2018 saw a reversal in cryptocurrency markets and fortunes. After last year’s skyrocketing valuations, a dismal crypto winter set in as valuations and trading volumes nosedived. Retail investors exited markets even as Wall Street and other institutional investors made moves. What does the situation look like for institutional investors at the end of 2018?
Two recent reports paint an interesting picture of institutional trading in cryptocurrencies currently. While mainstream organizations have quietly put their crypto plans on the back burner, other institutional investors have shifted their trading activity from cryptocurrency exchanges to OTC markets.
Few Customers and A Shift Towards OTC Markets
According to a Bloomberg report, Wall Street’s plans to take advantage of bitcoin’s volatility have been “shelved”. Hallowed Wall Street firm Goldman Sachs has found only 20 clients for its Non-Deliverable Forward (NDF) futures contract, a new type of futures contract for betting on bitcoin. The company is also a clearing agent for bitcoin futures. (But, according to earlier reports, it charges a hefty margin, sometimes as much as 100%, for the activity). The appointment of a new digital assets head in June also did not change the equation for cryptocurrencies at the firm.
At the recent Coindesk Invest conference, Justin Schmidt, the head digital assets at Goldman, told audiences that regulatory uncertainty for cryptoassets had stymied his efforts. The situation at other major banks and investment firms is not much different. Morgan Stanley and Citigroup are yet to see traction for their cryptocurrency-focused products while the Barclays digital assets group head, whose task it was to explore their potential for business at the firm, left after only 8 months on the job.
A Diar report analyzes trading volumes at Coinbase, North America’s biggest cryptocurrency exchange, and compares it to those for Grayscale’s Bitcoin Investment Trust, which is traded on OTC markets. (The latter witnessed a surge in trading and premiums during the run up in cryptocurrency prices last year). It concludes that institutional investors, which mostly comprise crypto-focused hedge funds and traders, have shifted their funds to OTC markets. “The shift could be a sign of investors selling private placement in a market that has seen regulatory clarity, at least in terms of Bitcoin, the development of custody solutions, many of whom have secured insurance cover, as well as multiple OTC trading desk avenues,” the publication writes.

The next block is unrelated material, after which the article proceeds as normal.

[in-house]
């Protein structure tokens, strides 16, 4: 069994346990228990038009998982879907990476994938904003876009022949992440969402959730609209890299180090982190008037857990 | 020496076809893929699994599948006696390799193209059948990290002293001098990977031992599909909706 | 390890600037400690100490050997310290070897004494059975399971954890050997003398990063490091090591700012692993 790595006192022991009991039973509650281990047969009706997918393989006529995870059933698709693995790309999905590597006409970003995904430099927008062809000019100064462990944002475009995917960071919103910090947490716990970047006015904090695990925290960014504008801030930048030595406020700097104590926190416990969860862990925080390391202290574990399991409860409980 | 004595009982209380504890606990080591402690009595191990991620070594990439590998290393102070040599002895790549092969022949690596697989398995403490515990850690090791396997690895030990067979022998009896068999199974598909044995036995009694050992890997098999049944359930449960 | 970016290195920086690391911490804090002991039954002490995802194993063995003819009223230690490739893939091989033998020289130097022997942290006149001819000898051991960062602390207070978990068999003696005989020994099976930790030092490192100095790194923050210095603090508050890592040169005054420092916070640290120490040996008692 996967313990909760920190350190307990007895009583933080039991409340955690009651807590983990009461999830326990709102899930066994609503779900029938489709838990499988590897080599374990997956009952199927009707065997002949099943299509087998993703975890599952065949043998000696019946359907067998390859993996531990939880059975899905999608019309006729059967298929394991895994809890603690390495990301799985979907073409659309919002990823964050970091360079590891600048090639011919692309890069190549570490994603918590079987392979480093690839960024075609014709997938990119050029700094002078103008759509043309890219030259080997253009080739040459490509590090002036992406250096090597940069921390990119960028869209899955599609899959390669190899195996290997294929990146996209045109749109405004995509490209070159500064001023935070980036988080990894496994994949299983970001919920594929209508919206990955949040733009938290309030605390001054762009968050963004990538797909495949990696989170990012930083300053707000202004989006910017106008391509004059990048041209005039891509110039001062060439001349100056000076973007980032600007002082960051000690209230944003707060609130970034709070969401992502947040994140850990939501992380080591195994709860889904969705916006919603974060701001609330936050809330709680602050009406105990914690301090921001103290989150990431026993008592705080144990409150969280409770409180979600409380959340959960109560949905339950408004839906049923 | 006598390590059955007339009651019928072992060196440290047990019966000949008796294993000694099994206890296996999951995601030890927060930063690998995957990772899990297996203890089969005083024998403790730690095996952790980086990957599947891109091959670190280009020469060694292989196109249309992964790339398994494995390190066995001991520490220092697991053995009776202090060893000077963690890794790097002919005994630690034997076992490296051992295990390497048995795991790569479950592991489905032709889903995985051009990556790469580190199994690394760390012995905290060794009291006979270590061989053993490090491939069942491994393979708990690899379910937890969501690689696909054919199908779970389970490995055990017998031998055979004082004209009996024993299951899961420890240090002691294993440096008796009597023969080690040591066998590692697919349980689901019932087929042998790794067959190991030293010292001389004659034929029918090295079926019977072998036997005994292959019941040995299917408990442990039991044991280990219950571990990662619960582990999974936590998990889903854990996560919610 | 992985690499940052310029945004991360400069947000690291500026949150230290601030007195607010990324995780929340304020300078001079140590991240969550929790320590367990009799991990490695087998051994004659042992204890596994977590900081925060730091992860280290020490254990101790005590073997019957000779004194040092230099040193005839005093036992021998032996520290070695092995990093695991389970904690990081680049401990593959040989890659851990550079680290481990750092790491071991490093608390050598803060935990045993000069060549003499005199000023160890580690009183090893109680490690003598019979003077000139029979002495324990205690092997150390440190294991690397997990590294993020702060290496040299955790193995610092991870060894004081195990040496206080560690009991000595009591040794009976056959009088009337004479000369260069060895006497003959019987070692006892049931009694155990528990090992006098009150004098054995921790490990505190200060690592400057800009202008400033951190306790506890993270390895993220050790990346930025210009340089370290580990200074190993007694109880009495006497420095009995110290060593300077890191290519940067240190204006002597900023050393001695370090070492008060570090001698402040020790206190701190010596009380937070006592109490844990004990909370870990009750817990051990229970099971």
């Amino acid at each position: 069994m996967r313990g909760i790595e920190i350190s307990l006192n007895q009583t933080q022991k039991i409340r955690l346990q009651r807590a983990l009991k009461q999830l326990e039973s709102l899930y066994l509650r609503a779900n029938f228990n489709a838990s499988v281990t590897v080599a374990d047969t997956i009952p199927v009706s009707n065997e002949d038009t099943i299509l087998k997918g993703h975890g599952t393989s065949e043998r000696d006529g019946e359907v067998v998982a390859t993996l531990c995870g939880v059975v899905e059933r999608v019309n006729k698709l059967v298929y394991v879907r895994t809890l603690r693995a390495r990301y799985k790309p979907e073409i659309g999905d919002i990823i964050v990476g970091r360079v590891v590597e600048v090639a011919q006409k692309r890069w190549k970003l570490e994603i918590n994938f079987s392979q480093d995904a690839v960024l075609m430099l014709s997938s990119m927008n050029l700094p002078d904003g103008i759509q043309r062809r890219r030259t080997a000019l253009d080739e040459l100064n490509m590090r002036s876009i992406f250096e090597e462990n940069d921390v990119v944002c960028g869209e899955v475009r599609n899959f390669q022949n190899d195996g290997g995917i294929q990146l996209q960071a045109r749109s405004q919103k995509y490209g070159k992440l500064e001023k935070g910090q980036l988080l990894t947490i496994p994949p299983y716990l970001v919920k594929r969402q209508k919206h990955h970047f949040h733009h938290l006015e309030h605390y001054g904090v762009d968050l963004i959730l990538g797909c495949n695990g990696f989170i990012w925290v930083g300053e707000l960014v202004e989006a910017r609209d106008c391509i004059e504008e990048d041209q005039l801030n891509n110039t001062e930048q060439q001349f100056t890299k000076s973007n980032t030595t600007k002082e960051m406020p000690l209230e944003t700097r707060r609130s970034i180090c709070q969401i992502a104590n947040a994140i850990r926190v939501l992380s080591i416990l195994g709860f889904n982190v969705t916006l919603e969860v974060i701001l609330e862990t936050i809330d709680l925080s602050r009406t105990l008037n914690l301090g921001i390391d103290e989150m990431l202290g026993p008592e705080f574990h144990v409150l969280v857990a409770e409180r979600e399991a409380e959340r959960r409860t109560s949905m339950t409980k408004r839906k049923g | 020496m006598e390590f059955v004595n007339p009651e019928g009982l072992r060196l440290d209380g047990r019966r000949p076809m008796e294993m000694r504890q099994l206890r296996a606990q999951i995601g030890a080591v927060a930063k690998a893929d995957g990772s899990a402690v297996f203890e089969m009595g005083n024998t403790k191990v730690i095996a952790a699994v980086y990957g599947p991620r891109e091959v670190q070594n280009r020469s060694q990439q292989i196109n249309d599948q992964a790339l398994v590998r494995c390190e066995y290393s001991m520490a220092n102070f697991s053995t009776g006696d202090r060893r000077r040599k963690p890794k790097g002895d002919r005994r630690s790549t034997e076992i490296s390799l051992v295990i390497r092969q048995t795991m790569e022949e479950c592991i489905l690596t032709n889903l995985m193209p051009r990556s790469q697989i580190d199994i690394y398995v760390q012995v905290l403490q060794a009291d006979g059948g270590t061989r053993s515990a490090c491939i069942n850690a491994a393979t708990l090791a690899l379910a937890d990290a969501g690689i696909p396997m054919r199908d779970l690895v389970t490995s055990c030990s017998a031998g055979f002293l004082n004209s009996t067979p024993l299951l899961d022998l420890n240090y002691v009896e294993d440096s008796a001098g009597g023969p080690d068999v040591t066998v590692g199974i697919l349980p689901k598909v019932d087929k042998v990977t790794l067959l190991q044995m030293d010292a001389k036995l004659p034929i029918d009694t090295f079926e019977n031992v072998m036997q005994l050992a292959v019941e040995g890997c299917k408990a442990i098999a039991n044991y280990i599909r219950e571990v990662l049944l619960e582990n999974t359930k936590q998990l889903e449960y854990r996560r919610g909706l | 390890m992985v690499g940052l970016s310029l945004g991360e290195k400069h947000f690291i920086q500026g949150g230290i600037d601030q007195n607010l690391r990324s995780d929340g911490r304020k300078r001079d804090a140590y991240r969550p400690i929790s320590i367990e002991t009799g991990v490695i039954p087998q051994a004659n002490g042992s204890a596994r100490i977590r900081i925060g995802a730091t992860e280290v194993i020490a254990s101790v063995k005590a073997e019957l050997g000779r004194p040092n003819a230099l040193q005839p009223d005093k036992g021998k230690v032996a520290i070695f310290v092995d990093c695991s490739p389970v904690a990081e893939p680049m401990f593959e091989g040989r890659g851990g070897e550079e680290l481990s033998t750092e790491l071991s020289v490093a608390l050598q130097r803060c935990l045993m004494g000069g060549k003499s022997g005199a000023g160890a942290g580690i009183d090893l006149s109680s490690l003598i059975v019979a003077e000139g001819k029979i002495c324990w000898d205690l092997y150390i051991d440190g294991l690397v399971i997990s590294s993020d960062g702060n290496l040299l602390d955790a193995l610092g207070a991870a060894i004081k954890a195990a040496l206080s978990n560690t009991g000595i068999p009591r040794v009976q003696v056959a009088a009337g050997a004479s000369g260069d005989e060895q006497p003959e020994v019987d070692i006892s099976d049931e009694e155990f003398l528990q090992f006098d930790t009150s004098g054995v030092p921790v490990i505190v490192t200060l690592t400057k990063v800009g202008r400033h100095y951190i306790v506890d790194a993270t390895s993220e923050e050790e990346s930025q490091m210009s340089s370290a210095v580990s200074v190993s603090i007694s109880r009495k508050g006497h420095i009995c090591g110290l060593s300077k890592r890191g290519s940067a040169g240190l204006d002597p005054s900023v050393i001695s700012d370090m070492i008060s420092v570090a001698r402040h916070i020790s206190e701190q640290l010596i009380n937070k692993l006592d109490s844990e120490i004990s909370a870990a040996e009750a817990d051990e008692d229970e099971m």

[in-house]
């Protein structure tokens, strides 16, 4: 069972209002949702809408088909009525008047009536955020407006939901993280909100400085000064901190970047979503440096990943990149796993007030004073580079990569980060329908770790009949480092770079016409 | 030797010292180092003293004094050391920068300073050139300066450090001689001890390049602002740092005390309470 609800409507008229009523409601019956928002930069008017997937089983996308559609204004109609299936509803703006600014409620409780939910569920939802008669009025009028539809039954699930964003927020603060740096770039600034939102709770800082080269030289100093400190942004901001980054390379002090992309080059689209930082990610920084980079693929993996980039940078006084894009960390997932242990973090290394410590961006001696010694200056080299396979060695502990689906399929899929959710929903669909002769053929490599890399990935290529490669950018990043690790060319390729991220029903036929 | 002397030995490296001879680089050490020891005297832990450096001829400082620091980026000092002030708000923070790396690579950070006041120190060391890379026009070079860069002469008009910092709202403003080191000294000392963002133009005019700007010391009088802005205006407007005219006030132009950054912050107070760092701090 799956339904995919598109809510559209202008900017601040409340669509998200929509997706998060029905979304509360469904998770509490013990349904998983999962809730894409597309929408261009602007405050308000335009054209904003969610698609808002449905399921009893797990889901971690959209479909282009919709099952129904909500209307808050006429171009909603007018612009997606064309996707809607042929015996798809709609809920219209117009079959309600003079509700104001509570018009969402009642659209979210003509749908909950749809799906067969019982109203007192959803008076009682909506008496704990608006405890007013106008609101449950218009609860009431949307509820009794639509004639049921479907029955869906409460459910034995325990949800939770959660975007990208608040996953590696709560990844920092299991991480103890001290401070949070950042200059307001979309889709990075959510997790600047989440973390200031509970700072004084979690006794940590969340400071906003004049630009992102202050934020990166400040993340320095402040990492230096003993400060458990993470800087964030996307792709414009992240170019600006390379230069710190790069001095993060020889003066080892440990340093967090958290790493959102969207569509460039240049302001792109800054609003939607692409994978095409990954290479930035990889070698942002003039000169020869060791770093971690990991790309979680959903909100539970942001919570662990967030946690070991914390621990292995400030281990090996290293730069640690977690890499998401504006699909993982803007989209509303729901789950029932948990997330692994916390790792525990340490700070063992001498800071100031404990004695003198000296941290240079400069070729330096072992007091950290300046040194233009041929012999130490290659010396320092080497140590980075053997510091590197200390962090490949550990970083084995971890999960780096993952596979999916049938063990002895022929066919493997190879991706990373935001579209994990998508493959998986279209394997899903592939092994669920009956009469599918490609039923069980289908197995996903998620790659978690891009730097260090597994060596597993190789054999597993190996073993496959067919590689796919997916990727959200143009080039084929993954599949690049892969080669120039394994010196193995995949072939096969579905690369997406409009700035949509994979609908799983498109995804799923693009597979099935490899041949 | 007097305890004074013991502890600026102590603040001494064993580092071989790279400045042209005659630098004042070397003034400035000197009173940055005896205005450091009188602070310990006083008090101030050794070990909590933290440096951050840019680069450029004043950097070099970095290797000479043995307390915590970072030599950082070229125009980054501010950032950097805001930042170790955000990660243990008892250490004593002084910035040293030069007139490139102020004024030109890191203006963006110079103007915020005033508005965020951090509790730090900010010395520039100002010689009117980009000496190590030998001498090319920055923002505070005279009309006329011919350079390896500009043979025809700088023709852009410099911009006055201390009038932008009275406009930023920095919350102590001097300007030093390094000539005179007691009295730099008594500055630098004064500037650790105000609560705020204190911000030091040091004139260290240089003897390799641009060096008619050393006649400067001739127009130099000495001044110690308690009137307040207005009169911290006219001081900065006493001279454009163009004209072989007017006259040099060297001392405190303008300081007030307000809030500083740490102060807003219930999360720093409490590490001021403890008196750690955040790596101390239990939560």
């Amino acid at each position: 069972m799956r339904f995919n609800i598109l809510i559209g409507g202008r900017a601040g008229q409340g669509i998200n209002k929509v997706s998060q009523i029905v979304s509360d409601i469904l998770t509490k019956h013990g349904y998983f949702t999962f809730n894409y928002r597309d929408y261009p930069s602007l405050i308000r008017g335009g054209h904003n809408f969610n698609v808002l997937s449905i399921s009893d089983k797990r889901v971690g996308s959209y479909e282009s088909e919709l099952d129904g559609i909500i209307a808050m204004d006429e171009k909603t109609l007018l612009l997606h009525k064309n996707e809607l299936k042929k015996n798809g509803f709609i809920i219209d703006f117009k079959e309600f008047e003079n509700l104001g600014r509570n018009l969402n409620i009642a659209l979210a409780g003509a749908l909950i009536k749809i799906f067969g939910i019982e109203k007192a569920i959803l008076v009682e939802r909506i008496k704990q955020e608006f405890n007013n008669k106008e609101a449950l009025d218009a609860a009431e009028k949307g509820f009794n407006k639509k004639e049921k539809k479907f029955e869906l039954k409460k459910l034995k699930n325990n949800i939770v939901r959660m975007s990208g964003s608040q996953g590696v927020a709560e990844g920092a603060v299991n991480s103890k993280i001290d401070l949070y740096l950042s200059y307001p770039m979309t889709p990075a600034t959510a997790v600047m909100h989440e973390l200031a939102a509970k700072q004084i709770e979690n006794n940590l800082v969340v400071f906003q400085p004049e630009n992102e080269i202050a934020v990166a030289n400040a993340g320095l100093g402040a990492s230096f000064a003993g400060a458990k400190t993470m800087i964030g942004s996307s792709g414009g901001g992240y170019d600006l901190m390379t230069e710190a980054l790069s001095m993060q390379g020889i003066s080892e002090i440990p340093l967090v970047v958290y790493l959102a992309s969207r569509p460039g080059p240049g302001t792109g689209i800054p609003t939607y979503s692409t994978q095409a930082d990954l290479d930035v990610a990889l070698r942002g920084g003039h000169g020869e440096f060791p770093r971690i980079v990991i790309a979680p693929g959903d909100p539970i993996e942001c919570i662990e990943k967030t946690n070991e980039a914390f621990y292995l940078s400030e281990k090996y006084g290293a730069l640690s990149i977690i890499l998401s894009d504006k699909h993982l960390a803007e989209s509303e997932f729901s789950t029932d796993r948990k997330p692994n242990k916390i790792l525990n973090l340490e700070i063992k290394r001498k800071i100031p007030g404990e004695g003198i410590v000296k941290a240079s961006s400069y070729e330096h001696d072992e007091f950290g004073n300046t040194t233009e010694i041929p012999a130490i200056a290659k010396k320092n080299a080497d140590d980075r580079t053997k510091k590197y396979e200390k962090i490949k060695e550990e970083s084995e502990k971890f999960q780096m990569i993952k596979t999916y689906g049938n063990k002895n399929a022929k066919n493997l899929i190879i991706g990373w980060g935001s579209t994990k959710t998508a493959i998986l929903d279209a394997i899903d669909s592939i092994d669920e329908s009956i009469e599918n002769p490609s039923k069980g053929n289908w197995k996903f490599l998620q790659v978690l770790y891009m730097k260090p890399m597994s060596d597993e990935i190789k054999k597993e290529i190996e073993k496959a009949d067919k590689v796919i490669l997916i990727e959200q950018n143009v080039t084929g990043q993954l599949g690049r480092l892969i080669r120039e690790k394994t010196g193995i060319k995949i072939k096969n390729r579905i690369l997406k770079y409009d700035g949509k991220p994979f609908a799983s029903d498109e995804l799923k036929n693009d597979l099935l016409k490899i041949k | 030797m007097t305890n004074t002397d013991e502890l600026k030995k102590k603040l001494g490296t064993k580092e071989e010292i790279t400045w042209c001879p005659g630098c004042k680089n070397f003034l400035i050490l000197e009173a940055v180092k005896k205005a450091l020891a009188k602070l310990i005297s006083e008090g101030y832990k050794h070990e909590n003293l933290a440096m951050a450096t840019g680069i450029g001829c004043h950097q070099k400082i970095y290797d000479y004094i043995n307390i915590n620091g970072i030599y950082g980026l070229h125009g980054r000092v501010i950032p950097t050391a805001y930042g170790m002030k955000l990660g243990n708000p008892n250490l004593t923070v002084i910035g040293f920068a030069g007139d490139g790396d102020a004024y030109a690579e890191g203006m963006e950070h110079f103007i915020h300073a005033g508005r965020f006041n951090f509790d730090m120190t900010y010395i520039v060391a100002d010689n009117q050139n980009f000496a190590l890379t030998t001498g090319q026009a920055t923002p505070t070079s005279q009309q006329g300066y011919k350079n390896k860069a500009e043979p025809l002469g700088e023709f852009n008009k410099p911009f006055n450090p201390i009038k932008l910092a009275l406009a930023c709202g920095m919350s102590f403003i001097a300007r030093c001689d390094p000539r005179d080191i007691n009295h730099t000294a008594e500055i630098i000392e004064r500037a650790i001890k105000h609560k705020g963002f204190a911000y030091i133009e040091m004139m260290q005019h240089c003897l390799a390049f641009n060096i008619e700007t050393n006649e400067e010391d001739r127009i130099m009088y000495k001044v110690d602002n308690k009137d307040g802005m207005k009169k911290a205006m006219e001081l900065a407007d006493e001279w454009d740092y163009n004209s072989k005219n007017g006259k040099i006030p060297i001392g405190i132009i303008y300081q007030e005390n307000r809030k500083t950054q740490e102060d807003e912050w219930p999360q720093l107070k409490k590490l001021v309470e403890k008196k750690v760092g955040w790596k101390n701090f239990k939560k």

An Expected Development
Wall Street cooling off on cryptocurrencies is to be expected. A legal framework for operating is essential for a heavily-regulated industry, such as the financial services industry. Its hesitancy in embracing cryptocurrencies is also a function of the asset’s complexity. At the Coindesk conference in November, Goldman’s Schmidt also told audiences that he spent much of his time at Goldman educating the firm’s traders about cryptocurrencies and their workings. His views were echoed by Michael Sonnenshein, managing director at Grayscale Investments, who said education was key to attracting more institutional investment.
Regulatory uncertainty has also pushed investors away from cryptocurrency exchanges, most of which function as money-transmitter services, towards OTC markets. A report by research group TABB group earlier this year estimated bitcoin OTC volumes at $12 billion globally. But Lucas Nuzzi, from Digital Asset Research, estimated them to be in the region of $250 million.
These developments could be a precursor to regulatory clarity and an increase in trading volumes next year. Already new Wall Street platforms to enable cryptocurrency trading have emerged to provide alternate venues for cryptocurrency trading.